Up next for Bazante? Joining forces with the Ad Council and over a dozen other global companies via The Humana Foundation’s donation to a planned $50 million public-service campaign dedicated to COVID-19 vaccine education. Brand Innovators caught up with Bazante from her quarantine home in Florida to learn more about healthcare innovation amid shelter-in-place restrictions, accelerating the company’s diversity efforts and her role as “a business person who happens to be a good marketer.” The conversation has been edited for length and clarity. 

Brand Innovators: How did the COVID-19 pandemic initially impact your business last year, and what were some pivots or innovations you put in place to meet the new marketplace conditions?

Jennifer Bazante: Just like everybody else in the country, we woke up one morning in March and found ourselves working in a completely new environment and in a completely new way than we had before. But I like to say that scarcity is the mother of all invention. We all of a sudden had to enable our employees to support our members, customers and providers everyday in a different way. And telehealth is a good example of that, where we saw a jumpstart in adoption of that. I think there are certain things that will forever change the way healthcare is delivered.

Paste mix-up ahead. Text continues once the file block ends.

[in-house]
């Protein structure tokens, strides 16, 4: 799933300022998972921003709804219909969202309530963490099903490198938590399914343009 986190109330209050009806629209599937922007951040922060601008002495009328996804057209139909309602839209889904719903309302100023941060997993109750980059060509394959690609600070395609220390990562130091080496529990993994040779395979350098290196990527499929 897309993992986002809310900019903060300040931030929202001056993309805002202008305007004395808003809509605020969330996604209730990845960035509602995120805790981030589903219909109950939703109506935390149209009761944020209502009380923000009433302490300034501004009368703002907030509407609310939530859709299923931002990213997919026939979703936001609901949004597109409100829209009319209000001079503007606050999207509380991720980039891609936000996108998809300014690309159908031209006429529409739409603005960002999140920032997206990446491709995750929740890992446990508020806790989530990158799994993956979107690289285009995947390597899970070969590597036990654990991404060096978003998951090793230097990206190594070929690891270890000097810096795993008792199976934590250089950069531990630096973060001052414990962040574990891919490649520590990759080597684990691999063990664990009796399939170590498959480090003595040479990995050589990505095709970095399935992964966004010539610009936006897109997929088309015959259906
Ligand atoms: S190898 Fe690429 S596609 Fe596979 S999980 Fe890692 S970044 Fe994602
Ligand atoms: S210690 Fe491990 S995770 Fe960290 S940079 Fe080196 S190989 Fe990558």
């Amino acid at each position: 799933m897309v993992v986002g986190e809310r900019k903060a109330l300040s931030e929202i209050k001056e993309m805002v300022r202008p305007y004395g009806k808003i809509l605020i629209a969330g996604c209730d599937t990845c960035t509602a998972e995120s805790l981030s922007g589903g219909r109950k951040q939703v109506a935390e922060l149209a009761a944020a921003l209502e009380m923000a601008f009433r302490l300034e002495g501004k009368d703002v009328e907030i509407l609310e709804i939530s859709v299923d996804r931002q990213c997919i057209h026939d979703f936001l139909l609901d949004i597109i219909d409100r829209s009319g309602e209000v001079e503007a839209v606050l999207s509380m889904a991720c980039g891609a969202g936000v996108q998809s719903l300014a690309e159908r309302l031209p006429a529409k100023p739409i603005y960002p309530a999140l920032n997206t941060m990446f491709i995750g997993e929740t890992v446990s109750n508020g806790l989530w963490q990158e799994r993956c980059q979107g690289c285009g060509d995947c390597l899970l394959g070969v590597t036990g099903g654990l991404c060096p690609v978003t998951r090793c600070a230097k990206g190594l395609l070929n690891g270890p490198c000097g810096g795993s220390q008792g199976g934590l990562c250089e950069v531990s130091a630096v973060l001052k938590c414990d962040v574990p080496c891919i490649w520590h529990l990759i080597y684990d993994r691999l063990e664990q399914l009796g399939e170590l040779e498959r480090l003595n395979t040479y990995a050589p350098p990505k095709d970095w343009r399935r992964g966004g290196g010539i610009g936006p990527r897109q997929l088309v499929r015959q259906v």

Given how critical your services were to your customers during a global health crisis, how much did the service part of your role become a priority over the marketing piece?

We mailed face masks to 100% of our members, for example, and we sent out food and meals to people who were food insecure. We provided in-home testing kits to have your blood tested frequently or preventative screenings for diseases like colorectal cancer, and that inspired a commercial that aired in the fourth quarter. Everything we do is for the benefit of helping our members. It helps position the brand as the company thinks about the needs of our members and taking action to solve those. So, I wouldn’t say the marketing hat ever comes off, we just pivoted our work to doing things to help others.

The Humana Foundation recently joined forces with the Ad Council to invest in COVID-19 vaccination education efforts. What will that work look like? 

They just presented the work last week and it will roll out in a couple different ways. The key focus is making sure that many other companies and brands have the opportunity to help spread the message. Consistency of message vs. a fragmented and disparate approach hopefully will help. If we can all be saying the same thing, that will increase the uptake of it. So we’re starting to roll out the tools form and I would imagine we’ll start to see the work roll out in the next few weeks over the marketplace.